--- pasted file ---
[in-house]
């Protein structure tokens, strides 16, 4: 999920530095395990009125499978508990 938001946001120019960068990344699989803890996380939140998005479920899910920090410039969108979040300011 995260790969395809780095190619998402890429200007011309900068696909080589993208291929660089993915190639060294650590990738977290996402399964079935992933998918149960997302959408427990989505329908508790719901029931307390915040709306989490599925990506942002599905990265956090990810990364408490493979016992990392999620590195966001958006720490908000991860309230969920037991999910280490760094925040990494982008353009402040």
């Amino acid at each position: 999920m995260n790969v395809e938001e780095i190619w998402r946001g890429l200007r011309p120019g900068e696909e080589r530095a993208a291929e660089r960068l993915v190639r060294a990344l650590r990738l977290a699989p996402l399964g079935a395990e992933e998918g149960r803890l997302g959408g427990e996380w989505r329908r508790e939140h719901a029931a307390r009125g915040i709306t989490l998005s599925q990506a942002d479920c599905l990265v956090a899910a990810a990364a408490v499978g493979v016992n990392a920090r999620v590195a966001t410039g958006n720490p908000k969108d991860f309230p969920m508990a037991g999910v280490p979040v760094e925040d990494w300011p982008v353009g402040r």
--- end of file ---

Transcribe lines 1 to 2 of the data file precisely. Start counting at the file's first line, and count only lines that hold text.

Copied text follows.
[in-house]
């Protein structure tokens, strides 16, 4: 999920530095395990009125499978508990 938001946001120019960068990344699989803890996380939140998005479920899910920090410039969108979040300011 995260790969395809780095190619998402890429200007011309900068696909080589993208291929660089993915190639060294650590990738977290996402399964079935992933998918149960997302959408427990989505329908508790719901029931307390915040709306989490599925990506942002599905990265956090990810990364408490493979016992990392999620590195966001958006720490908000991860309230969920037991999910280490760094925040990494982008353009402040």